In the West Bank, and more so in Gaza, freedom of expression and opposition are constrained. Journalists are harassed, and demonstrations severely limited, if not harshly suppressed.

Israel is a much more open society, and as a result its flaws are more visible. There one finds widespread prejudice and discrimination against Palestinians, with a small minority resorting to vandalism and violence. A 2012 poll by Dialog, a survey company, found that a third of Israelis would ban Palestinians in Israel from voting in national elections. As well, 59 percent favored giving preference to Jews in public sector hiring. More than 40 percent wanted separate schools and housing.

Such widespread prejudice provides the ground from which violent acts can blossom. Back on February 25, 1994, Baruch Goldstein, a doctor in the Israeli military, entered a mosque in Hebron during prayer and opened fire with an automatic weapon, killing 29 and wounding 125 before he was overwhelmed and killed. Of course officials and the overwhelming majority of Israelis reacted with horror and denounced the atrocity. Yet, at his funeral, Rabbi Israel Ariel called him a “holy martyr,” and Rabbis Dov Libor and Yitzhak Ginsburg called him a saint. His tomb is a place of pilgrimage for like-minded extremists.

Consider the reaction to a similar atrocity in the United States. Wade Michael Page armed himself and attacked a gurdwara in Wisconsin in 2012, killing six Sikhs before being wounded by police. He then committed suicide. His grave is not a shrine. No clergy of any faith call him a saint or a martyr.

Housing is a major problem for Palestinians. Almost all land in Israel is owned either by the state or by the Jewish National Fund, which is dedicated to serving only Jews. As well, because they are hampered by authorities when seeking building permits, much Palestinian construction is done without. These houses are in danger of being demolished by the authorities. Ownership of houses is also an issue in some cases. In Jerusalem some Palestinians have been evicted because it is alleged that the house they were in had been occupied by Jews before they were driven out in 1948. At the same time, Jewish residents of property of Palestinians driven out during past hostilities are not treated similarly. More openly discriminatory, a large number of rabbis issued a decree forbidding, under threat of ostracism, the sale or rental of housing or other real estate to non-Jews. In another example of housing discrimination, the government adopted a law permitting local communities to screen would-be newcomers for cultural fit. You can guess who would not fit.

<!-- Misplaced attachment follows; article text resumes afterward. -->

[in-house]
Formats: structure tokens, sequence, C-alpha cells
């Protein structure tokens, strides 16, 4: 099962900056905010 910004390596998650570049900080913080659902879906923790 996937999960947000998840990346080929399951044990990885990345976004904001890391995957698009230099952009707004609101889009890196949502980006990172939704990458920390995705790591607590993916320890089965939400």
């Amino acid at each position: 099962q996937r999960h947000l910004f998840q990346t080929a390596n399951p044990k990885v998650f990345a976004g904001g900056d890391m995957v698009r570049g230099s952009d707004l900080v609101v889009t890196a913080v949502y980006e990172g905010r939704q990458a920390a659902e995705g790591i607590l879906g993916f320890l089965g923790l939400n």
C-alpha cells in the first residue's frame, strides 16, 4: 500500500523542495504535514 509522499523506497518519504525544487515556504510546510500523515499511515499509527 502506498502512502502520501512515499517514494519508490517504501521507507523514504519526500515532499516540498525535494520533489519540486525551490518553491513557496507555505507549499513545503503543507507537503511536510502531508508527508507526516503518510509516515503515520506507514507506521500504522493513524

Most Israeli Palestinians are Muslim, and mosques are the object of attacks. Some are marked with graffiti or burnt. Korans and other religious literature have also been burned. Christians have also been the object of hostility, with churches also covered with graffiti or burned. There have been cases of clergy walking in Jerusalem being spat upon by children and young adults.

The most serious religious persecution in Israel is reserved for Messianic Jews, those who accept Christ but still claim to be Jews. The fact that their ideology is consistent with that of the settlers in wanting a Greater Israel does not save them from harassment. Ultra-Orthodox Jews interrupt their religious services and hold demonstrations outside their homes. In one instance, a 15-year-old Messianic Jew was injured by a bomb delivered to his house in a Purim basket.

Sadly, in all three of these jurisdictions, there are problems of discrimination and prejudice. Religious extremism and intolerance are factors. And in the two Palestinian territories, these problems are augmented by a general lack of civil liberties.

Article Author: Reuel S. Amdur

Reuel Amdur writes from Val-des-Monts, Quebec, Canada.